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Optical and thermal properties of samarium-doped fluorophosphate and fluoroaluminate glasses for high-dose, high-resolution dosimetry applications



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Microbeam radiation therapy (MRT) is an experimental form of radiation treatment which causes less damage to normal tissue in comparison with customary broad-beam radiation treatment. In this method the synchrotron generated X-ray beam is passed through a multislit collimator and applied to the tumor in the form of an array of planar microbeams. MRT dosimetry is an extremely challenging task and no current detector can provide the required wide dynamic rang and high spatial resolution. In this thesis, fluorophosphate (FP) and fluoroaluminate (FA) glass plates doped with trivalent samarium (Sm3+) are characterized towards developing a potential X-ray detector suitable for MRT dosimetry. The detection is based on the difference in the photoluminescence signatures of Sm3+ ions and Sm2+ ions; the latter are formed under X-ray irradiation. This valency conversion is accompanied by the formation of defects including hole centers (HCs) and electron centers (ECs) in the glass structure which absorb light in the UV and visible regions (induced absorbance). Both FP and FA glasses show promising dynamic range for MRT and may be used as a linear sensor up to ~150 Gy and as a nonlinear sensor up to ∼2400 Gy, where saturation is reached. X-ray induced defects saturate at the same dose. The optimum doping concentration is in the 0.001˗ 0.2 at.% range. Doping with higher concentrations will decrease the conversion efficiency. The glass plates also show a very promising spatial resolution (as high as a few microns) for recording the dose profile of microbeams which is readout using a confocal fluorescence microscopy technique. These plates are restorable as well and the response is reproducible. The effects of previous X-ray exposure including samarium valency conversion as well as induced absorbance may be erased by annealing at temperatures exceeding the glass transition temperature Tg while annealing at TA < Tg enhances the response. This enhancement is explained by a thermally stimulated relaxation of host glass ionic matrix surrounding X-ray induced Sm2+ ions. Optical erasure is another practical means to erase the recorded data. Nearly complete Sm2+ to Sm3+ reconversion (erasure) is achieved by intense optical illumination at 405 nm. While, existing X-ray induced bands would be only partially erased. Electron spin resonance (ESR) and optical absorbance spectroscopy are used to investigate the nature of X-ray induced defects and their correlation with Sm valency conversion. A model based on competition between defect center formation and the Sm3+ ⇆ Sm2+ conversion successfully explains the different processes occurring in the glass matrix under X-ray irradiation.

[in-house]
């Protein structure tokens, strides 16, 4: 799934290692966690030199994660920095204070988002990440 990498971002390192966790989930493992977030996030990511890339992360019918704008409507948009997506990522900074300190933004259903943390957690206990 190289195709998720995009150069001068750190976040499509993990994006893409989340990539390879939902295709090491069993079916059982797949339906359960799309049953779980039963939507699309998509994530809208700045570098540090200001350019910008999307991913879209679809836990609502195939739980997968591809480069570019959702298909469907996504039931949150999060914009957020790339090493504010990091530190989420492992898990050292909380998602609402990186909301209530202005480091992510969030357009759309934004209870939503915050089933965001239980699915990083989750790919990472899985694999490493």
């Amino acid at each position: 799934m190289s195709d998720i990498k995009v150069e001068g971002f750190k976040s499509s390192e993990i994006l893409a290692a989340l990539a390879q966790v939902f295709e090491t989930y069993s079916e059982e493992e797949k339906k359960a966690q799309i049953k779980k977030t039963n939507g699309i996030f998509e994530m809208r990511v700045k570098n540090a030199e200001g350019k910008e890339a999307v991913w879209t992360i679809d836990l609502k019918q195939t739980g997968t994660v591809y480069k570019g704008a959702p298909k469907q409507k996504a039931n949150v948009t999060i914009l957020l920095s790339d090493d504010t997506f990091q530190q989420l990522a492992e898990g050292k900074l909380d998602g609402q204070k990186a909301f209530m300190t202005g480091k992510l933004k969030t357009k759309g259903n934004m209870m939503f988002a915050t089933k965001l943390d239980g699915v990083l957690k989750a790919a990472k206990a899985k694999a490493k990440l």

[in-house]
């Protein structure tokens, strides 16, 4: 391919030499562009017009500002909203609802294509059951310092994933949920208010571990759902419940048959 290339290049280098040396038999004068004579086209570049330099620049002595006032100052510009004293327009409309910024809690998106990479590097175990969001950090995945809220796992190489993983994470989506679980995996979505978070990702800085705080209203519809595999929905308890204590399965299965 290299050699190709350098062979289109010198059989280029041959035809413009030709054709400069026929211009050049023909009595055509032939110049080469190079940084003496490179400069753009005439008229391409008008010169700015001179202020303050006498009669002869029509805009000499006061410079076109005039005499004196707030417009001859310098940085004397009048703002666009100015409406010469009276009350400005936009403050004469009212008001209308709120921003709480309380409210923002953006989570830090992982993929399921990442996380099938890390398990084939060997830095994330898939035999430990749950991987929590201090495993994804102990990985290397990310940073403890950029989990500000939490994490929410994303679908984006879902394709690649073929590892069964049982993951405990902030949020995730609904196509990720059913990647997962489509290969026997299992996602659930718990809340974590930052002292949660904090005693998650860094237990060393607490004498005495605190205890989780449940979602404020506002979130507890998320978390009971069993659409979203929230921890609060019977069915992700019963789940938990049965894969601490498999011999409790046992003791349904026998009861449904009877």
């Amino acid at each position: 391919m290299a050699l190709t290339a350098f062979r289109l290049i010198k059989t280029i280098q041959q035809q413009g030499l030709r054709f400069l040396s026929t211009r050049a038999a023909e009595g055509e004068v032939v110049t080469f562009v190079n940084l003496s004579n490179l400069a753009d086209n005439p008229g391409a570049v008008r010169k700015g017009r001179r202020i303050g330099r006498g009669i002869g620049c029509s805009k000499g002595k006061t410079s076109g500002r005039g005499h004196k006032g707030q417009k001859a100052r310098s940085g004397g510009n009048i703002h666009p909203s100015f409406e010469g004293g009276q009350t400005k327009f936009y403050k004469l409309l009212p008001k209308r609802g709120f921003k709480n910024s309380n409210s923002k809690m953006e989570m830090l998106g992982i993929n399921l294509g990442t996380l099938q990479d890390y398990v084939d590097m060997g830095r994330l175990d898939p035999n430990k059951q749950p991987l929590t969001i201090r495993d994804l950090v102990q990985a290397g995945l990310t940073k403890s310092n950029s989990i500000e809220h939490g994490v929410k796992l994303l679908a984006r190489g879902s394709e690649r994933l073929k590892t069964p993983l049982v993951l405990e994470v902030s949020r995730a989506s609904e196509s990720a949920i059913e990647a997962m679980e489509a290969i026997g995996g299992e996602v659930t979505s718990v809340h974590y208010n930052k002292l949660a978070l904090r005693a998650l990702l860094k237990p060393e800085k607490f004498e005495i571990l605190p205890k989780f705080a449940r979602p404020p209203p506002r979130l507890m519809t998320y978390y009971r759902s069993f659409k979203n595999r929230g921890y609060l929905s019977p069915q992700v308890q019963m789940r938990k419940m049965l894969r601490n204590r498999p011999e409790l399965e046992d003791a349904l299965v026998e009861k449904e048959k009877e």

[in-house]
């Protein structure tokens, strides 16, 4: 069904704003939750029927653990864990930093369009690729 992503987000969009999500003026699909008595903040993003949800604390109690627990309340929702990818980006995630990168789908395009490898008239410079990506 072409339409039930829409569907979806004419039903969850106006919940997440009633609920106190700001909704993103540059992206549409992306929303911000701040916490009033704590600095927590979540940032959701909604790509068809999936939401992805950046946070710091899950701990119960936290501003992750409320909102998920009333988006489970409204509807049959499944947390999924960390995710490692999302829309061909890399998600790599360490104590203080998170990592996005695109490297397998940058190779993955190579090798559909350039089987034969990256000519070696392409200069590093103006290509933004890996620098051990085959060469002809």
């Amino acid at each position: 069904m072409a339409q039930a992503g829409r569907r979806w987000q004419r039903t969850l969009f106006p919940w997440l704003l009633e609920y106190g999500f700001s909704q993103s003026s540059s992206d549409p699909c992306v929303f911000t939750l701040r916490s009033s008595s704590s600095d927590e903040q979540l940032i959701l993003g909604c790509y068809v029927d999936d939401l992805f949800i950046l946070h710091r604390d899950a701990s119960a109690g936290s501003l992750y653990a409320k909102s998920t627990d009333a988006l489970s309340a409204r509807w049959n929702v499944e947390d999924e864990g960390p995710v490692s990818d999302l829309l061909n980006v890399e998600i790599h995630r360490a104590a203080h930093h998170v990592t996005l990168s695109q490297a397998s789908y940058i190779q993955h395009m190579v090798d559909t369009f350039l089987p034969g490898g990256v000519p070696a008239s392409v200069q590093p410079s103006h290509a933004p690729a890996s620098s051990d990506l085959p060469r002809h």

Samarium-doped glass, Fluorophosphate glass, Fluoroaluminate glass, Valency conversion, Dosimetry, Microbeam radiation therapy (MRT), X-ray induced defects



Doctor of Philosophy (Ph.D.)


Biomedical Engineering


Biomedical Engineering


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